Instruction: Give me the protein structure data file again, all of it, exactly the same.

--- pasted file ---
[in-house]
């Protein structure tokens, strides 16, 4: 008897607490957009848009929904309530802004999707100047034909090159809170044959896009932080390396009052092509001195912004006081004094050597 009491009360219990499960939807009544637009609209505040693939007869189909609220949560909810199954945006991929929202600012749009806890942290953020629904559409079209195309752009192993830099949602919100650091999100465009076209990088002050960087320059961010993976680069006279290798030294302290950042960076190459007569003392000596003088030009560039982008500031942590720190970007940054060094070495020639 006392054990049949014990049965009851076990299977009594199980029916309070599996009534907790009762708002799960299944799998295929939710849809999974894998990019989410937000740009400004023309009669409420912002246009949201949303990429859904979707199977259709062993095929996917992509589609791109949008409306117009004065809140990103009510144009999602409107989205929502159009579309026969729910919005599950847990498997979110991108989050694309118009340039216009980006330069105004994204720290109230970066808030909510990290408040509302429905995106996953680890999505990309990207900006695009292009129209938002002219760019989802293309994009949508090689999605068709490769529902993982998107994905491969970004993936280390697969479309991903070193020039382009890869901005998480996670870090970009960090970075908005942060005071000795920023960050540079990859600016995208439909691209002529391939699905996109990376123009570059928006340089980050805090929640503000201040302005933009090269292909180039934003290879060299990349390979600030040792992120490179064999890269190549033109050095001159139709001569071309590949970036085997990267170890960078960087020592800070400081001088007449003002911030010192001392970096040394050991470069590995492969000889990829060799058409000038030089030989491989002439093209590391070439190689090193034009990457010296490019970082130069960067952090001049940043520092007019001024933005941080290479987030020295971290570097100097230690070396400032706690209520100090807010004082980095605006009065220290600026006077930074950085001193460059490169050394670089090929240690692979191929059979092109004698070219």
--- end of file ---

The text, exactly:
[in-house]
């Protein structure tokens, strides 16, 4: 008897607490957009848009929904309530802004999707100047034909090159809170044959896009932080390396009052092509001195912004006081004094050597 009491009360219990499960939807009544637009609209505040693939007869189909609220949560909810199954945006991929929202600012749009806890942290953020629904559409079209195309752009192993830099949602919100650091999100465009076209990088002050960087320059961010993976680069006279290798030294302290950042960076190459007569003392000596003088030009560039982008500031942590720190970007940054060094070495020639 006392054990049949014990049965009851076990299977009594199980029916309070599996009534907790009762708002799960299944799998295929939710849809999974894998990019989410937000740009400004023309009669409420912002246009949201949303990429859904979707199977259709062993095929996917992509589609791109949008409306117009004065809140990103009510144009999602409107989205929502159009579309026969729910919005599950847990498997979110991108989050694309118009340039216009980006330069105004994204720290109230970066808030909510990290408040509302429905995106996953680890999505990309990207900006695009292009129209938002002219760019989802293309994009949508090689999605068709490769529902993982998107994905491969970004993936280390697969479309991903070193020039382009890869901005998480996670870090970009960090970075908005942060005071000795920023960050540079990859600016995208439909691209002529391939699905996109990376123009570059928006340089980050805090929640503000201040302005933009090269292909180039934003290879060299990349390979600030040792992120490179064999890269190549033109050095001159139709001569071309590949970036085997990267170890960078960087020592800070400081001088007449003002911030010192001392970096040394050991470069590995492969000889990829060799058409000038030089030989491989002439093209590391070439190689090193034009990457010296490019970082130069960067952090001049940043520092007019001024933005941080290479987030020295971290570097100097230690070396400032706690209520100090807010004082980095605006009065220290600026006077930074950085001193460059490169050394670089090929240690692979191929059979092109004698070219």